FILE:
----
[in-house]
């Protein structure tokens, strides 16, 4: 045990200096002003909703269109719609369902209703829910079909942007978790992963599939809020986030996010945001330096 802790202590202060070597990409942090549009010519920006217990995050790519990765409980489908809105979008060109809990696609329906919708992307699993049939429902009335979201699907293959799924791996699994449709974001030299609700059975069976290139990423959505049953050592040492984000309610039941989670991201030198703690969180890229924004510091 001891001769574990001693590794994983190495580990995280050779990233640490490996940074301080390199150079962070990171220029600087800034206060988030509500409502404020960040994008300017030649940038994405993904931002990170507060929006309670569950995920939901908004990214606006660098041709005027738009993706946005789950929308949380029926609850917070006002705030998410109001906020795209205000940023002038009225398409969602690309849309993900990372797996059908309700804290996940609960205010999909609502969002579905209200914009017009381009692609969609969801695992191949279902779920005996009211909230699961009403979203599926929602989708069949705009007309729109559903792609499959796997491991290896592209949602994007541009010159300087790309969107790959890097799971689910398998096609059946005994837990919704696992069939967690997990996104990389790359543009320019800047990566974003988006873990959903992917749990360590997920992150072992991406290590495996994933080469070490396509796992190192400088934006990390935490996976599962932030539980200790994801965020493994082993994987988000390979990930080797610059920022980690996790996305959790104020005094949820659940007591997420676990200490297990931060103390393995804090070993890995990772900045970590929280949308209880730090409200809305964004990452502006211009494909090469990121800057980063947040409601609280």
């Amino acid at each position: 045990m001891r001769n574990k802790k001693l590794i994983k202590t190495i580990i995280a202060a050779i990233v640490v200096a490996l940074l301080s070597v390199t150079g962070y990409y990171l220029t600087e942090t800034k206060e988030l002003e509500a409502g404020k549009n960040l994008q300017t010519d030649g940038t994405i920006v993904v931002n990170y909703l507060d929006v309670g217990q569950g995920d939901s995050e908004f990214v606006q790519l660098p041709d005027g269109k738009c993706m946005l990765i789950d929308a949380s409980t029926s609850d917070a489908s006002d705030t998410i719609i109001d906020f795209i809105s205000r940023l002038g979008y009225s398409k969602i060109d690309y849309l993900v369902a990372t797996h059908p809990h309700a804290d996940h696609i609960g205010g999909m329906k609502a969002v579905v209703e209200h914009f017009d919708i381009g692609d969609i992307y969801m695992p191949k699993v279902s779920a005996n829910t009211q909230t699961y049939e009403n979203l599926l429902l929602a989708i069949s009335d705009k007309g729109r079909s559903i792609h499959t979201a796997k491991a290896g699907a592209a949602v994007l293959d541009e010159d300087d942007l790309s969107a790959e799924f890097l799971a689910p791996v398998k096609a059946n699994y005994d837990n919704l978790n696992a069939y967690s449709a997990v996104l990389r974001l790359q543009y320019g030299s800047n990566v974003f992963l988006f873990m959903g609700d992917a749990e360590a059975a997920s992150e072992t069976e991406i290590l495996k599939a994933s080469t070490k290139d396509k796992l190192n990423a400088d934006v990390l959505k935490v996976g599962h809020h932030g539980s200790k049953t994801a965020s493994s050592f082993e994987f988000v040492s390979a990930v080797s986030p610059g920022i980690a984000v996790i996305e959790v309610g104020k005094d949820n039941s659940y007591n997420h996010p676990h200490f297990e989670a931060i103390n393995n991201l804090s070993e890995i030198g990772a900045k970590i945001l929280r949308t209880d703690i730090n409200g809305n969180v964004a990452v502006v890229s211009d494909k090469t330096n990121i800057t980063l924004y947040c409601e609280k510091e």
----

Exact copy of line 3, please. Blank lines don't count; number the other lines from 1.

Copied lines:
């Amino acid at each position: 045990m001891r001769n574990k802790k001693l590794i994983k202590t190495i580990i995280a202060a050779i990233v640490v200096a490996l940074l301080s070597v390199t150079g962070y990409y990171l220029t600087e942090t800034k206060e988030l002003e509500a409502g404020k549009n960040l994008q300017t010519d030649g940038t994405i920006v993904v931002n990170y909703l507060d929006v309670g217990q569950g995920d939901s995050e908004f990214v606006q790519l660098p041709d005027g269109k738009c993706m946005l990765i789950d929308a949380s409980t029926s609850d917070a489908s006002d705030t998410i719609i109001d906020f795209i809105s205000r940023l002038g979008y009225s398409k969602i060109d690309y849309l993900v369902a990372t797996h059908p809990h309700a804290d996940h696609i609960g205010g999909m329906k609502a969002v579905v209703e209200h914009f017009d919708i381009g692609d969609i992307y969801m695992p191949k699993v279902s779920a005996n829910t009211q909230t699961y049939e009403n979203l599926l429902l929602a989708i069949s009335d705009k007309g729109r079909s559903i792609h499959t979201a796997k491991a290896g699907a592209a949602v994007l293959d541009e010159d300087d942007l790309s969107a790959e799924f890097l799971a689910p791996v398998k096609a059946n699994y005994d837990n919704l978790n696992a069939y967690s449709a997990v996104l990389r974001l790359q543009y320019g030299s800047n990566v974003f992963l988006f873990m959903g609700d992917a749990e360590a059975a997920s992150e072992t069976e991406i290590l495996k599939a994933s080469t070490k290139d396509k796992l190192n990423a400088d934006v990390l959505k935490v996976g599962h809020h932030g539980s200790k049953t994801a965020s493994s050592f082993e994987f988000v040492s390979a990930v080797s986030p610059g920022i980690a984000v996790i996305e959790v309610g104020k005094d949820n039941s659940y007591n997420h996010p676990h200490f297990e989670a931060i103390n393995n991201l804090s070993e890995i030198g990772a900045k970590i945001l929280r949308t209880d703690i730090n409200g809305n969180v964004a990452v502006v890229s211009d494909k090469t330096n990121i800057t980063l924004y947040c409601e609280k510091e």